Staying with that point for a moment, the human side of these things frequently gets a bashing. From the marketing, people want to see big stompy kaiju monsters wrestle each other to the ground but the human characters are the ones we spend the majority of the film with. The cast here is a pleasant mix of ethnicity and gender in positions of power and prominence across the board; again, something I fully champion and relish seeing on film. But the characters themselves are furnished with simplistic motivations and remarkably moronic decisions that none of them are especially likeable. And then there’s the dialogue. I’ll readily admit that the lines and their respective deliveries are typical for the genre but even by this standard, anything said aloud is incredibly painful; I’m quietly confident I heard lazy inserts such as, “you better take a look at this” five or six times. Making it worse, there is a strange imbalance across the casting with certain individuals being dispatched rather unceremoniously while others are clothed in immense plot armour that protects them from the most absurd scenarios. In one case, taking a team to land a helicopter to search for one person at the literal feet of the climactic battle between two gargantuan beasts is frankly fucking stupid. But one of the more unusual elements to the cast is that I’m not entirely sure I could point to a single individual and identify them as the lead character. None of the actors massively underperform or standout, everyone simply acts serviceably. One could argue this is because Godzilla is the lead or that the ensemble works so well as a whole that the group services as the driving force but I think those statements may be giving this movie too much credit. In actuality, I think this is just largely a by-product of a jumbled story and messy script with underdeveloped arcs and flip-flopping priorities.

Due to its reduction from a semi-grounded piece, King Of The Monsters is somehow dumber than its predecessor but by the same logic it is also arguably more fun. With that in mind, there will be those who will watch this film and have a blast from start to finish, watching titanic creatures battle it out for supremacy. For me, I am conflicted and this film will join the long line of Godzilla continuations that I somewhat enjoy but can never truly appreciate because that vital fear is lost, substituted for mindless, almost consequence free action.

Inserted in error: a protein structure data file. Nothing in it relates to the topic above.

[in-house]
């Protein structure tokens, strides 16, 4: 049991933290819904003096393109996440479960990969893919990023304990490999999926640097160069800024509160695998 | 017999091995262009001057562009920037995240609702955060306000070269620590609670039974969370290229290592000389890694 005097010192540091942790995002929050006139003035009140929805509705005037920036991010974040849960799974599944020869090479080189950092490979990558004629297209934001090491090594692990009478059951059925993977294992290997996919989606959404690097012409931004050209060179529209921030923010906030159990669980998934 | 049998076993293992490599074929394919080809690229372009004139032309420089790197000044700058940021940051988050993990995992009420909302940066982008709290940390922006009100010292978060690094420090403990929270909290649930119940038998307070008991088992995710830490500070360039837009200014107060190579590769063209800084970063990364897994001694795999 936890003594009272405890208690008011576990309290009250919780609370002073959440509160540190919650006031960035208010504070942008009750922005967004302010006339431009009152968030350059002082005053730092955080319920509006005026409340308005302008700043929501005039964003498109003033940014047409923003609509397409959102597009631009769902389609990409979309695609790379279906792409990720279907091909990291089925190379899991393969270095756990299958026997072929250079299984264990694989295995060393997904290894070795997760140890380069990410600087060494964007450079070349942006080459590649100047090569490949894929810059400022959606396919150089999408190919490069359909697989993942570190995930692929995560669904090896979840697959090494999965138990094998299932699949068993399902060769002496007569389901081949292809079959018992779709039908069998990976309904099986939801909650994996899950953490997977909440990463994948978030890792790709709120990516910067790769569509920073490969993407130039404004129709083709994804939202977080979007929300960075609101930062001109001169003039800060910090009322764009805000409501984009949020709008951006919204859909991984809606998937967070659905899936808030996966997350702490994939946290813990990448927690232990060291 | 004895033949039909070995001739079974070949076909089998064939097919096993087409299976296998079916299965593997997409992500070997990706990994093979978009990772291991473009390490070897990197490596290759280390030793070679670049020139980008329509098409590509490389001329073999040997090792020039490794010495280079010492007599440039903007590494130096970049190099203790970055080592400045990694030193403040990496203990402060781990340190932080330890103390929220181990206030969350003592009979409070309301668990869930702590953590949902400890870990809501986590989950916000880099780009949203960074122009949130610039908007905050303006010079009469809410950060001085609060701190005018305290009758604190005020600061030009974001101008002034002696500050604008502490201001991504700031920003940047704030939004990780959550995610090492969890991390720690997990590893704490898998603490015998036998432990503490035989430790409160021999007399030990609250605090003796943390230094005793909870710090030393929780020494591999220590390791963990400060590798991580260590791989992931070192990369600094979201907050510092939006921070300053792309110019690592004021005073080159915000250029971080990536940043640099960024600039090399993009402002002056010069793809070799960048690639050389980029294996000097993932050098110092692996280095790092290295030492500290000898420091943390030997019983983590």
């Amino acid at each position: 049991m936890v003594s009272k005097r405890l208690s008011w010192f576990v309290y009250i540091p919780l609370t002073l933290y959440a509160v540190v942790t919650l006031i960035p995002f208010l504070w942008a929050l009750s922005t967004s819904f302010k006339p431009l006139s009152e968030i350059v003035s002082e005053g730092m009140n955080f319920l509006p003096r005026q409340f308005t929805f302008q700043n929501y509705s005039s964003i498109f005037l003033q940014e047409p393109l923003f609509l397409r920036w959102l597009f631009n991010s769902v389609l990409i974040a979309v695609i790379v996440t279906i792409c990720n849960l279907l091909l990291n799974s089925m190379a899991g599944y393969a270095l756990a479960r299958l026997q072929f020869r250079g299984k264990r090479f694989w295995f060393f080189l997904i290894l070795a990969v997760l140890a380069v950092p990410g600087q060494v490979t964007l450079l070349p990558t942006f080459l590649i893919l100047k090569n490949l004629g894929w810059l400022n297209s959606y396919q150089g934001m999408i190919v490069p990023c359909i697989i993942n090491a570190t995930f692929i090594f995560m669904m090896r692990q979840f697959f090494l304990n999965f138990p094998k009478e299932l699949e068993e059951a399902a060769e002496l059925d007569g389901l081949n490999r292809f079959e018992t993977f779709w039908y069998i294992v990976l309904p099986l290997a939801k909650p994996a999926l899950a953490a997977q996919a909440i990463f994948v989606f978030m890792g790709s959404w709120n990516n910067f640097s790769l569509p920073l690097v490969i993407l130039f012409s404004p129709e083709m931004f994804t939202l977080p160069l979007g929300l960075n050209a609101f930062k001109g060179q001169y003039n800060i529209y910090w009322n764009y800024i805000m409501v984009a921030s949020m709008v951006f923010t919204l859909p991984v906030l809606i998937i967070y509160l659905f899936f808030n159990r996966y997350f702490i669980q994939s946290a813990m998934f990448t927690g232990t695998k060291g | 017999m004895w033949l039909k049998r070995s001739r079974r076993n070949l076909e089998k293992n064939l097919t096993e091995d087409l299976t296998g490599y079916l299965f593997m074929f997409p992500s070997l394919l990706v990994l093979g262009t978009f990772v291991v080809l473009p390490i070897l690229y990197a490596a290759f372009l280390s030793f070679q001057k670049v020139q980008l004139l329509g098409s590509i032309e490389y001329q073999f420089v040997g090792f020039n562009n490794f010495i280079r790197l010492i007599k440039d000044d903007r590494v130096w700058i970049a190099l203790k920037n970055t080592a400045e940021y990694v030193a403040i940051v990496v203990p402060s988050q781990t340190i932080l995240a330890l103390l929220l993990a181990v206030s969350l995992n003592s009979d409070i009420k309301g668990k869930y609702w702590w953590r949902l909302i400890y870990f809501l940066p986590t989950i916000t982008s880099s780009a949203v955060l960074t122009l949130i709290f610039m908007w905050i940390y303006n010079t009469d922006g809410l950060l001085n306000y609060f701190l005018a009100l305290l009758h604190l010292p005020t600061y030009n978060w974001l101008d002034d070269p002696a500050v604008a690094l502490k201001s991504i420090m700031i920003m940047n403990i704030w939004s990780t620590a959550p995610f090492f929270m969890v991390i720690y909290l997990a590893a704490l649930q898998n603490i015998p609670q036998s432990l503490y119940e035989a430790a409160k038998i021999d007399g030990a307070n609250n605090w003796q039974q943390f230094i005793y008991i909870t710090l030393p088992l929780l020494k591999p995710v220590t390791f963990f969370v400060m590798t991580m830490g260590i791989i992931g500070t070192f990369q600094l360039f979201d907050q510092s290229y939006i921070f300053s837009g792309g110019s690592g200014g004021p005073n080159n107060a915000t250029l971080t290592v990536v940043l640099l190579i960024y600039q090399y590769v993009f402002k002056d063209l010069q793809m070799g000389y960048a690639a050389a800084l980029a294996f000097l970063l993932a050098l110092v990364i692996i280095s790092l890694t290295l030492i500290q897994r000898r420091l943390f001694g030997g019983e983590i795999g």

Release Date:
31st May 2019

The Scene To Look Out For:
Maybe it’s saying something to the nature of how we process “fake news” and the desensitisation of audiences but when a news reporter is glibly explaining that things are looking pretty bad right now, with zero emotion in her voice, you feel someone should have shown the actors footage of journalists reporting on actual disasters because at that point in the movie the fucking US Capitol was on fire! You’d think that would have people just a little worked up.

Notable Characters:
I was going to talk about Charles Dance and the fact he’s a rather interesting individual with unique motivations is looked over quite a lot but instead, I’m highlighting the more memorable Bradley Whitford for being unabashedly Bradley Whitford and quipping his arse off from start to finish. He was incredibly menacing in Get Out but he’s ride sincere and sarcastic so perfectly that his performance feels effortless. Unfortunately, the script doesn’t give him much to work with but his delivery of even mundane lines elevates proceedings.

Highlighted Quote:
“I’ve seen human nature first hand and I’m here to tell you it doesn’t get any better. It gets worse”

In A Few Words:
“In an effort to homogenise properties closer and closer to a standard tone for Legendary’s monsterverse, Godzilla feels lost in a silly, sometimes fun, romp that ultimately fails to impress”

Total Score:

2/5

ROCKETMAN

Based On A True Fantasy

Director
Dexter Fletcher

Starring
Taron Egerton
Jamie Bell
Bryce Dallas Howard
Richard Madden